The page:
John Lewis's Christmas advert 2014 has arrived, along with the social media onslaught of reviews, parodies and overjoyed gushing at the film which now officially launches the festive shopping season, if nothing else.
John Lewis released the film showing a little boy who finds a companion for his best friend, Monty The Penguin, at 8am this morning.
The ad is already on track to far surpass the success of last year’s The Bear and The Hare advert. Within the first 24 hours of launch, last year’s ad had clocked up 200,000 shares in a day. This year within just four and a half hours of launch, Monty's Christmas has already generated almost half of that, with 73,871 shares in total, according to social analytics company Unruly Media.
There had been only 330 mentions of the advert's official #montythepenguin hashtag on Twitter until 6pm last night. By 10am this morning, two hours after the video launched, that has catapulted to 11,363 mentions, according to social media agency We Are Social.
Twitter's UK managing director Bruce Daisley told The Huffington Post: "This year's John Lewis ad is swooningly brilliant. They expertly focus on telling beautiful stories in an understated way. We can just hope and pray it doesn't lead to more Tom Odell being played on the radio".
Journalists and bloggers had been confused by receiving mysterious soft toy penguins in the post, anticipating Monty's arrival:
There was also a sneak-peek teaser on Channel 4 - where the advert will appear on TV for the first time on Friday night during the broadcaster's reality show Gogglebox.
As for all retailers, Christmas can make or break John Lewis's business each year. Its ads pulled in £1.07 billion in extra sales between 2009 and 2011, and helped with a sales boost of 6.9% for Christmas last year.
Christmas advertising this year is set to be bigger than ever: advertisers will spend almost £5 billion in the last three months of the year according to a report released today by The Advertising Association.
But unusually, John Lewis hasn't upped its Christmas spend this year. It has forked out £1 million on the Monty's Christmas film and a total £7 million on the overall campaign including Monty merchandise ranging from toys to pyjamas to cufflinks. More merchandise has been ordered than for last year's Bear and The Hare campaign - when soft toys sold out as people rushed to own their own character from the advert.
Things could be cooling down. One of John Lewis's execs said earlier this year that its Christmas work would be more "modest" ad as people had been turned off by the hype.
Magnus Djaba, the CEO of advertising agency Saatchi & Saatchi London, said the ad was "Another great big hug for middle class women."
"It definitely plays to truth. It makes me think about my childhood and it makes me think about my son."
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But he warned that the fevered hype around John Lewis Christmas adverts could be waning.
John Lewis hit the advertising jackpot in 2011 with its emotional Christmas film The Long Wait, showing a little boy counting down the days until Christmas. But Djaba said that success may not last as it was partially due to the bleak economic climate at the time.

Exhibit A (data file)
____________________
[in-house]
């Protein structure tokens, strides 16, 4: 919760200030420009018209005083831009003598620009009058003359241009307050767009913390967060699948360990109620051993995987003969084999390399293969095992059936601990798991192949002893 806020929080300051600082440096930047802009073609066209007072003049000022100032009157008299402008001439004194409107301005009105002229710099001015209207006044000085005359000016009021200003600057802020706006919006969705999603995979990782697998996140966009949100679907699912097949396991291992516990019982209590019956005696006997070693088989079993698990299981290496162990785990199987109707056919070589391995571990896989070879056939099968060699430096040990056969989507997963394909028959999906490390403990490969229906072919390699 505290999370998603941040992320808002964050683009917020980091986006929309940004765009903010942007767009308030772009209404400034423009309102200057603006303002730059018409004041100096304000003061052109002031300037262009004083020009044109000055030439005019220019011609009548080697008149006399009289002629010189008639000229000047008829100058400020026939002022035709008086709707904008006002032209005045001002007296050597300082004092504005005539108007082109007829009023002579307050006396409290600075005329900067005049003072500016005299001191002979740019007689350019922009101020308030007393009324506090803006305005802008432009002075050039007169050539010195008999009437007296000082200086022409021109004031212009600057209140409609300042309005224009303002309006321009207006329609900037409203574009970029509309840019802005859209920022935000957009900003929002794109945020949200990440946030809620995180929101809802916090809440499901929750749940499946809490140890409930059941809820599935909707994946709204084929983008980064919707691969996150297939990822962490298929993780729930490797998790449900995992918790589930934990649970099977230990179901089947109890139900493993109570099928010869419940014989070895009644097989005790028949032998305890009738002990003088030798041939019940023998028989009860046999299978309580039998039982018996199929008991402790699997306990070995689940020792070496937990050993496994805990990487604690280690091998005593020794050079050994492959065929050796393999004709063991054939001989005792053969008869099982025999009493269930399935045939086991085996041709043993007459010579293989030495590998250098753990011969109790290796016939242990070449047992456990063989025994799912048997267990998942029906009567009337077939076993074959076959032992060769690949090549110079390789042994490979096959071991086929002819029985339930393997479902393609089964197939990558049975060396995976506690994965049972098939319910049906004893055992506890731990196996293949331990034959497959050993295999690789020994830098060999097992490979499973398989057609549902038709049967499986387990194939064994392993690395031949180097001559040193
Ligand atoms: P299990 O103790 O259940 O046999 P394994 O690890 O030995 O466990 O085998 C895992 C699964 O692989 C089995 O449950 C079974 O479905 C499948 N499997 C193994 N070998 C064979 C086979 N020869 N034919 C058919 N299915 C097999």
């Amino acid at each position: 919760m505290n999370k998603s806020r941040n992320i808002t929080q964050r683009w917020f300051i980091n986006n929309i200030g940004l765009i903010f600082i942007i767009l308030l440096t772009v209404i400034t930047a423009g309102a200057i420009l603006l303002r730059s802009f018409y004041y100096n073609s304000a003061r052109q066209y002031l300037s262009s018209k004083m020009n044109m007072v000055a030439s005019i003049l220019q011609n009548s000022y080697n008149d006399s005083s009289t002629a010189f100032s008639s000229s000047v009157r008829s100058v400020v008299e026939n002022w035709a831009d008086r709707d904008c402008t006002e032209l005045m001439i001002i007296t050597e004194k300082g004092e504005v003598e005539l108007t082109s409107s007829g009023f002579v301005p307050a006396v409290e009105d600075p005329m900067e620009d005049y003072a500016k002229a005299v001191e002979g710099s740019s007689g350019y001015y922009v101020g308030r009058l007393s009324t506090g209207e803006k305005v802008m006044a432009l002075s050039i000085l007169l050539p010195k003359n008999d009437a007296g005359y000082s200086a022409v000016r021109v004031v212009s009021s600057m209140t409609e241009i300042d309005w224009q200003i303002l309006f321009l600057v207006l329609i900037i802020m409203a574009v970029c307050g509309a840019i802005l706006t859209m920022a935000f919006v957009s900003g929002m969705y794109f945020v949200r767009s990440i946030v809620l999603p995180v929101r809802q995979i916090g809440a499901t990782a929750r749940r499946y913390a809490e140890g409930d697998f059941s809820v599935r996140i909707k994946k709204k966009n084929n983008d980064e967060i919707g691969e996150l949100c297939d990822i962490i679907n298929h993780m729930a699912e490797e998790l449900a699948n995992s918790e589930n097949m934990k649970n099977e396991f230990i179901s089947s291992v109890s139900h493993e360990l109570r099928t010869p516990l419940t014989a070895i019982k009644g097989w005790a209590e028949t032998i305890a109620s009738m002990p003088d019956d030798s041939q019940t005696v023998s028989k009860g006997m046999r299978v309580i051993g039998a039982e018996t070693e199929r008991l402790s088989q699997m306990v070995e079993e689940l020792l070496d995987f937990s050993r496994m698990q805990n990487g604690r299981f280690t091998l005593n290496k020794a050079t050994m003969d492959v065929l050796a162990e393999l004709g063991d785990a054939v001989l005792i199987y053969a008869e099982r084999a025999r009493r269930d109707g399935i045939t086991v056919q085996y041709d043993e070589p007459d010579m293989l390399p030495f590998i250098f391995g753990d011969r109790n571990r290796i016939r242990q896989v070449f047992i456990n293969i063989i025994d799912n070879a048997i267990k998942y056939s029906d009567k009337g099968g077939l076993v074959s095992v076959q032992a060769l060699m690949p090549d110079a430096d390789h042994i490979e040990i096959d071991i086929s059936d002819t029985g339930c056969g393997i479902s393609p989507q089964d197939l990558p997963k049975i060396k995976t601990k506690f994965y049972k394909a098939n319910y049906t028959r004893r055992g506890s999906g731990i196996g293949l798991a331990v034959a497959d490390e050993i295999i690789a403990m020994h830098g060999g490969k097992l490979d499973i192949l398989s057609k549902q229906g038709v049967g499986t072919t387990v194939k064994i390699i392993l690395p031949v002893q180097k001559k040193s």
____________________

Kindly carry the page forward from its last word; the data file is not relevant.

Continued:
"Back in 2011 we were coming out of an economic decline, and it wasn't great times. The John Lewis Christmas ad was a great pick-me-up emotionally for the nation. The difficult thing for John Lewis now is that we're in better times, so I don't think the country's as desperate to be given a hug as it was at the end of 2011. The advertising hasn't lost its magic, but the climate we're in is different."
James Murphy, the CEO of John Lewis's advertising agency Adam&Eve/BBD which made the ad, said "Most us have had toys that were real to us, so what if the toy really was that companion? It's about buying someone something they really love for Christmas. "
The ad features a 3D animated penguin, Monty, created using sophisticated technology that created a model of Monty's skeleton, fat and body which could be controlled to make him move in a realistic way, based on real penguins.
"The type of penguin involved was studied very closely," revealed Murphy.
"We looked at them and the way they moved. This particular species of penguin was chosen because he's a good size and dimension again Sam the little boy who is his friend, and these penguins are strangely emotive looking - they are very expressive but without being very gregarious, it's just a slight tilt of the head or a look in their eyes. It's quite a character. We went to London Zoo to look at them but sadly couldn't get flown to observe them in their natural habitat."
Murphy told The Huffington Post UK that he didn't feel worried about the intense attention on the ad: "We're not worried. I think we know we've got a strong campaign."
Despite not spending more, John Lewis has chosen to invest in some tech wizardry for the campaign - visitors to 'Monty's Den' in John Lewis stores can be some of the first people to try goggles made from "Google Cardboard", Google's virtual reality technology that uses simple materials.
Microsoft is also involved in the campaign, and has created a 'toy machine' which allows children to bring in their favourite toy which will be "brought to life" by being turn into an animated character.
Advertisers are firmly in the entertainment game. As Christmas adverts have become an event, they’ve become increasingly like films. Companies now screen their ads to staff and journalists in plush cinemas with champagne, and last year Sainsbury’s went for a full-on premiere at Bafta to launch its very cool crowd-sourced Christmas documentary, produced by none other than Ridley Scott’s production company.